Voters are feeling 'MAGA hangover' — ​and it's hurting GOP election hopes: analysis
President Donald Trump at a campaign rally in Phoenix, photo by Gage Skidmore.

On Friday, writing for Vox, Nicole Narea broke down how recent trends could potentially blunt the widely-expected Republican midterm wave — including, most notably, voter exhaustion with Trump and the candidates connected to him.

"Even before Democrats unveiled a major new legislative push, bright spots were emerging that hint the midterms might not be as bad for Democrats as expected," wrote Narea. "For one, Democrats are outpacing President Joe Biden’s abysmal approval ratings in generic ballots: Slightly more than 43 percent of voters say that, if the election were held today, they would support Democrats in Congress, according to FiveThirtyEight’s polling average. Just over 44 percent said they would support Republicans. Even influential Republican polls — including Americans for Prosperity, Echelon Insights, Chamber of Commerce, and Winning The Issues — recently found that Democrats were leading by between 3 and percentage 6 points. Democrats are also now favored to maintain control of the Senate, according to Decision Desk HQ."

One possible reason, suggested former Democratic congressional strategist Simon Rosenberg, is the type of extreme candidates Republicans are putting forward.

"The president’s party almost always loses significant ground in midterm elections, but 2022 may not follow that pattern. In part, that may be because Democrats aren’t running against a 'normal Republican Party,' but rather a party that 'ran towards a politics that the country had rejected overwhelmingly twice," Rosenberg told Narea. "I think that what you’re seeing in current polling is that there’s a MAGA hangover... There is an anti-MAGA majority in this country."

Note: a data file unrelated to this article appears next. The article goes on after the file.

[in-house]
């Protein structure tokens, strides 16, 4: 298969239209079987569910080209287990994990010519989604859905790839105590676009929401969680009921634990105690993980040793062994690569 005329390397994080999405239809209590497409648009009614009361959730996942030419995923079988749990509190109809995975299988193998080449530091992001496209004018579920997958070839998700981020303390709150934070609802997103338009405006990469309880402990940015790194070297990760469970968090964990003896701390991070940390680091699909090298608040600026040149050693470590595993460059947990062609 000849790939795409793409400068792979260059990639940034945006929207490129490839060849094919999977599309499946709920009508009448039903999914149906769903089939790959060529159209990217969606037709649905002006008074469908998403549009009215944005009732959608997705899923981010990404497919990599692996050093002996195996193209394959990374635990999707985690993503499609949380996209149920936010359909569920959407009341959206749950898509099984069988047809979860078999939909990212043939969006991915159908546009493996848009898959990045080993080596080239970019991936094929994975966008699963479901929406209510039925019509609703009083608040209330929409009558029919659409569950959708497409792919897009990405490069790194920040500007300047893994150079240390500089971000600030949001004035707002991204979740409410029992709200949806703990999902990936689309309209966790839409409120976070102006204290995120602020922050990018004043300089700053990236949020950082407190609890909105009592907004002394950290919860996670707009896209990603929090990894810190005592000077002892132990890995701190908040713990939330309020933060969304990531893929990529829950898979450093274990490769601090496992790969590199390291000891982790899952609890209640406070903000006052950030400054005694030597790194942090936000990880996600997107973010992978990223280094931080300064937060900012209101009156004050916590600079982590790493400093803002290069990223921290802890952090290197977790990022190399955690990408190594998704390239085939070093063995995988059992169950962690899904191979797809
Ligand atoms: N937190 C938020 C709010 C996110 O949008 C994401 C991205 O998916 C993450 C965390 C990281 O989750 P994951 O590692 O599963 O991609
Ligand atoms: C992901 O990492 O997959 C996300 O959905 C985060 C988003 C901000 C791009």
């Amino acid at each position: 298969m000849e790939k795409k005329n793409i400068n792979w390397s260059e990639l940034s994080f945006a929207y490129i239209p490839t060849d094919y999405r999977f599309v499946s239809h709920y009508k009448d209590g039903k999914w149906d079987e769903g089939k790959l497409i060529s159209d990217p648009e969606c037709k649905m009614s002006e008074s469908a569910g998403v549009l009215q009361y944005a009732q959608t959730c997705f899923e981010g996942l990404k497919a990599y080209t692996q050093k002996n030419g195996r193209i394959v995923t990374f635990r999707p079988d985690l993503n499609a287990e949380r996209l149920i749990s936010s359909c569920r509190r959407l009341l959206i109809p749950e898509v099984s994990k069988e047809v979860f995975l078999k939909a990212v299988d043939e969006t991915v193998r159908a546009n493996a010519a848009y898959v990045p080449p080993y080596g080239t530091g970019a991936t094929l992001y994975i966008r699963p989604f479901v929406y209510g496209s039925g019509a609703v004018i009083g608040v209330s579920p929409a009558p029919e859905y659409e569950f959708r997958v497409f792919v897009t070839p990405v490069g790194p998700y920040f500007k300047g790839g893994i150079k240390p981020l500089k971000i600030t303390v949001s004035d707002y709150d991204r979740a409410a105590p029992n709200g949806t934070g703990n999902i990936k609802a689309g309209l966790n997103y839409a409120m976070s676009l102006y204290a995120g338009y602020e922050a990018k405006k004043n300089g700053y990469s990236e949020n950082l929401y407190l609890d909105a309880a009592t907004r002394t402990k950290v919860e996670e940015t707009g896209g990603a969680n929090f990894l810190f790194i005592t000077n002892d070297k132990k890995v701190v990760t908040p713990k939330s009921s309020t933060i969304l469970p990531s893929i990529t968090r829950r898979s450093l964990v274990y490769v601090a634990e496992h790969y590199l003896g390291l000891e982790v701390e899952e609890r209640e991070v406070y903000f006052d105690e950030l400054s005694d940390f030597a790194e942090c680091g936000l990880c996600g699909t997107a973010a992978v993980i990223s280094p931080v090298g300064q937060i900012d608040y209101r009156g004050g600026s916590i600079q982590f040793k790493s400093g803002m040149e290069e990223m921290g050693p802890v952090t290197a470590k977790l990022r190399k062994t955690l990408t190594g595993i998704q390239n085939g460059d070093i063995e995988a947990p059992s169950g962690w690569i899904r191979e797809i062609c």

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Far-right candidates like Herschel Walker in Georgia, Darren Bailey in Illinois, and Dan Cox in Maryland appear to be struggling, wrote Narea.

Meanwhile, "Even some Republican incumbents in red states don’t appear to be immune to a Democratic upswing" — for instance, Sen. Mike Lee in deeply conservative Utah is only modestly up against independent anti-Trump candidate Evan McMullin, and the Texas governor race appears to be tightening as former Rep. Beto O'Rourke "relentlessly attacked [Greg] Abbott, repeatedly accusing him of doing nothing to prevent another mass shooting, failing to fix the state’s electrical grid following a deadly outage during a 2021 winter storm and being the 'single greatest driver of inflation in the state of Texas.'”

"The GOP has consistently tried to blame Democrats for inflation and rising cost of living, but those arguments may be less salient come November," concluded Narea. "Gas prices have already come down significantly since their peak in June at $5.01 per gallon, and inflationary pressures are expected to ease in the coming months. Democrats also have a new weapon to fight claims they don’t care about families’ finances, the pointedly named Inflation Reduction Act of 2022, which Manchin argues will 'get our economic and financial house in order.'"

None of this guarantees Democrats can fight off Republican victories in the fall — but it does mean the fight for Congress and state races could be less of a layup for the GOP than previously assumed.

You can read more here.